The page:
Tuesday, February 24, 2009

A Thought on the Advice of Scientists

The New York Times today has an article which appears to be triggered by Roger Pielke Jr.'s book, The Honest Broker: Making Sense of Science in Policy and Politics. It deals with a tension among several realities:
  • Scientists when doing science should be very careful to report observations accurately and separate the observations from their interpretations, clearly labeling each.
  • Scientists are citizens and as such have a right to air their opinions publicly, and perhaps a responsibility to share the opinions on issues before the public when those opinions are based on expert knowledge.
  • Scientist administrators, like any administrators must find ways to utilize their knowledge in their jobs while recognizing that such knowledge is always tentative and inadequate and that it should be complemented with the knowledge of others.
  • Scientists when recruited as advisors are asked for their advice as people, and while that advice should be based on their scientific expertise is expected to draw upon the wider life experience of the scientist.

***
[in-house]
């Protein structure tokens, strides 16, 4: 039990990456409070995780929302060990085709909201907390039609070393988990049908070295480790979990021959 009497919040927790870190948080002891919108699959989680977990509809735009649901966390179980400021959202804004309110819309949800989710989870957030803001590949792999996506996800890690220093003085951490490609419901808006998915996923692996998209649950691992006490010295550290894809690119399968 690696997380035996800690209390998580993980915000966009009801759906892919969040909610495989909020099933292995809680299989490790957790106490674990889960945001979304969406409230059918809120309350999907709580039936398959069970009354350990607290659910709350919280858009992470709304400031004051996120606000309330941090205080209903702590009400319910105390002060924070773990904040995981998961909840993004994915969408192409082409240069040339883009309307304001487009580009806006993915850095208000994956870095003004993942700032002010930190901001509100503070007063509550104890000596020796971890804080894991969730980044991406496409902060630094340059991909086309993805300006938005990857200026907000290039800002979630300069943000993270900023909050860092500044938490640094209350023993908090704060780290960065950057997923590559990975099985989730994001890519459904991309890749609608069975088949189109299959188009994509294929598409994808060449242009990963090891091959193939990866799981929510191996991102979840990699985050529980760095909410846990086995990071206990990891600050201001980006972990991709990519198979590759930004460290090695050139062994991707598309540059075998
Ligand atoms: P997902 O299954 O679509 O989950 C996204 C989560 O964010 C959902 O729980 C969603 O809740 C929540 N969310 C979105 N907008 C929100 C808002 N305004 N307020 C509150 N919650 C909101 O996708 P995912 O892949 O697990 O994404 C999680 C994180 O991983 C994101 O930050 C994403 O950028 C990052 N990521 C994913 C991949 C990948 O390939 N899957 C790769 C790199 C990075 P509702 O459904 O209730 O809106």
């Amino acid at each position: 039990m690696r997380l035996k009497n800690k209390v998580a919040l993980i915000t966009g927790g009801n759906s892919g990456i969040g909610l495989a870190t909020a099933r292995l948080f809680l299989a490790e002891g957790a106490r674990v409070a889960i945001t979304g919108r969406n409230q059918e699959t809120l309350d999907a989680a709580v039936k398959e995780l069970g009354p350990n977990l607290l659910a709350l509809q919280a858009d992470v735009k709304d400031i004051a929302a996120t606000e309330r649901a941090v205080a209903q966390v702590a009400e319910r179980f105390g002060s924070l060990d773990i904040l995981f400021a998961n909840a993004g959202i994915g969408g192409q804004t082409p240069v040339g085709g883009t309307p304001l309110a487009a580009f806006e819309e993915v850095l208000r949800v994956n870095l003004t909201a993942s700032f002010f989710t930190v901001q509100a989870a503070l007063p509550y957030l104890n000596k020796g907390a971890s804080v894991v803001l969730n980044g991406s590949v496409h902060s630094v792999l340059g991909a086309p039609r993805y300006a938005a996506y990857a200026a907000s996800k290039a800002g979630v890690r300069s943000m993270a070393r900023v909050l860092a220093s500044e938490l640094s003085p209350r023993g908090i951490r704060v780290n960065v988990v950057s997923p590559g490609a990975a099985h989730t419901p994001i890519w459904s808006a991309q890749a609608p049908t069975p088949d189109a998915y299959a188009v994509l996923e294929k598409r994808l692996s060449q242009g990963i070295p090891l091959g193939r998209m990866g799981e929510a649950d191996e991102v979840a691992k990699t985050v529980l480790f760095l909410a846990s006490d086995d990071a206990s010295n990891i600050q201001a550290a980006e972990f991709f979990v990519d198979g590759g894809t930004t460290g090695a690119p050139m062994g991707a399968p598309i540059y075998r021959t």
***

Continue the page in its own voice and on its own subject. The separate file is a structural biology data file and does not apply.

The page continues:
I think scientists should try to refuse to give advice when it is likely to be received as more authoritative than they understand it to be. That actually is hard. What do you do when you probably have better knowledge than will actually be used if you refuse to advise, but which is less adequate than that which could be obtained from other advisors?

I found the article to be unfortunate in that it sought to personify some of the issues with speculation about possible shortcomings of specific scientists who have joined the Obama administration. Give these guys a break! They may well do a great job! Moreover, they may have been very able to act in one ethical manner in the past as public citizens with scientific knowledge, and in a different ethical way in the future as government officials with scientific backgrounds.

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